By Paul O’Keefe, Executive Council, Rutgers AAUP-AFT
This week’s bargaining session had three core themes: Graduate extensions; Article 8, which contains our core economic demands for the new contract; and Article 30, which references the issue of bridge funding.
- There has been some progress on graduate funding, but it is imperative that these issues remain at the forefront of every bargaining session until they are resolved. Names of affected members have been identified; the fundamental stumbling block (from our vantage point) appears to be management’s unwillingness to a) accept the need for a global solution, and b) commit to being the funder of last resort once all departmental or school level resources have been exhausted. Despite some welcome constructive engagement, it seems that management really doesn’t get how much this is damaging graduate student progress. Instead, they insist on the intricacies of process and the desire to take things on a case by case basis. It is imperative that we stay united across our unit in keeping this issue front and center.
- Article 8 contains our salary demands for the next contract. Remember that these demands emerged organically and directly from the extensive survey of all our units, completed late last year and earlier this year. Included in these demands are equity adjustments for arts and sciences faculty in Camden and Newark and a proposal for a living wage for graduate workers. Both demands speak directly to questions of spatial justice. A commitment to change the culture and discourse of the Rutgers ecosystem to make it more inclusive of Camden and Newark must be backed up with the material support necessary to move us all toward a more equitable future across and within our campuses. And graduate students are seeing nearby peers finally get genuine increases that approach the real cost of living in this area; it’s high time our members received the same.
- Article 30 was presented by a Traveling Wilburys-like supergroup comprising tenured faculty, PIs, and postdocs across our unit, plus our biomedical faculty sibling unit. They described the human toll of the mismatch between grant funding cycles and lab funding needs and the really grueling cost this has on some of the more vulnerable members of our unit, who lose income and health care. Frankly, the university seems to be shooting itself in the foot. Again, management’s intransigence with regard to providing bridge funding, being the funder of last resort, or even acknowledging the human toll of their decisions was striking. This case was made specifically around the impact that the pandemic has had on unavoidably in-person lab work, but the issues this raises are undeniably global. Resolution of this seems vital to ensuring Rutgers remains a center of world-leading research.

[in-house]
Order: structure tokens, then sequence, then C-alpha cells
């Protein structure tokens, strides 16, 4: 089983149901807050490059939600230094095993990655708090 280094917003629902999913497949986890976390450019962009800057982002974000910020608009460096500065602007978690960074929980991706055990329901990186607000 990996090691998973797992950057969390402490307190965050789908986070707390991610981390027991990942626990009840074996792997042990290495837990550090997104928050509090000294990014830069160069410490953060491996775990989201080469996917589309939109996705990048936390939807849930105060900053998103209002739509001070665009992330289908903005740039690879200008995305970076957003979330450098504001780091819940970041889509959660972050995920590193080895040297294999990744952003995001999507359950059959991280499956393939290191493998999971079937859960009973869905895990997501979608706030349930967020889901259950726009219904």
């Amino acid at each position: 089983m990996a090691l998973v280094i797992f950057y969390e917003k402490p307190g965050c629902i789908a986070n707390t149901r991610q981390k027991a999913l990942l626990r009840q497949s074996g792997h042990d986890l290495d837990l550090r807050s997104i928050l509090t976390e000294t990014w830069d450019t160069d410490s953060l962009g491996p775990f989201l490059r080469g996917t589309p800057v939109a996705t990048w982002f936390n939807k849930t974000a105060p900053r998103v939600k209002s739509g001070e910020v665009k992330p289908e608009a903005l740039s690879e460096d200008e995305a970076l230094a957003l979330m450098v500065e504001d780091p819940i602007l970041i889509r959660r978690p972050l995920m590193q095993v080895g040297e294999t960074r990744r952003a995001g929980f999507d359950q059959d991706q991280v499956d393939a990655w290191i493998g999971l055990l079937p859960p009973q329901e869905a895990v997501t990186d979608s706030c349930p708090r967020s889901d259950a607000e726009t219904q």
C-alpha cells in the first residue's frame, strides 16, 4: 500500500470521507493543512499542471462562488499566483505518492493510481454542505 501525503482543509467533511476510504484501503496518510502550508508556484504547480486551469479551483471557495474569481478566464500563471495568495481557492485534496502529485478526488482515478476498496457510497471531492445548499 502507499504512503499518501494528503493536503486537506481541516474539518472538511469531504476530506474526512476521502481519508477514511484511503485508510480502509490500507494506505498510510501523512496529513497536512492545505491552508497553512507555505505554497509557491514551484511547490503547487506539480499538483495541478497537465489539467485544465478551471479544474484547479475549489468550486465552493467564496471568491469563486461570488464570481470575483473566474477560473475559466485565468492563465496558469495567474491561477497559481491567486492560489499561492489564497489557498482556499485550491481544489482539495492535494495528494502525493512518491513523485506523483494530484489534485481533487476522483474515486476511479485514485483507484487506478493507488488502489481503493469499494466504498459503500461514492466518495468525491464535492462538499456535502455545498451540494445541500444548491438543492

This was a fascinating set of negotiations to observe. Our team had clearly been on the training pitch late at night, preparing. Three different topics, all powerfully presented. Graduate student leadership began the session with unresolved, urgent issues. Camden faculty kicked off the presentation of our economic demands, and grad members presented the case for a living wage, comparing it to our neighbor institutions. Bridge funding was powerfully presented. Onwards!
P.S. I hope everyone listens to the “From the Table” episodes of the RU Listening? podcast for further discussion of this. I joined some other members this week, including Jim Brown and Andrés Morera, who both spoke powerfully at the session.
The above is a report from the tenth bargaining session for our next contract. After each session, our union will provide an update, written by a rotating cast of member-observers who are sitting in on negotiations. Click here for a full archive of Bargaining Updates.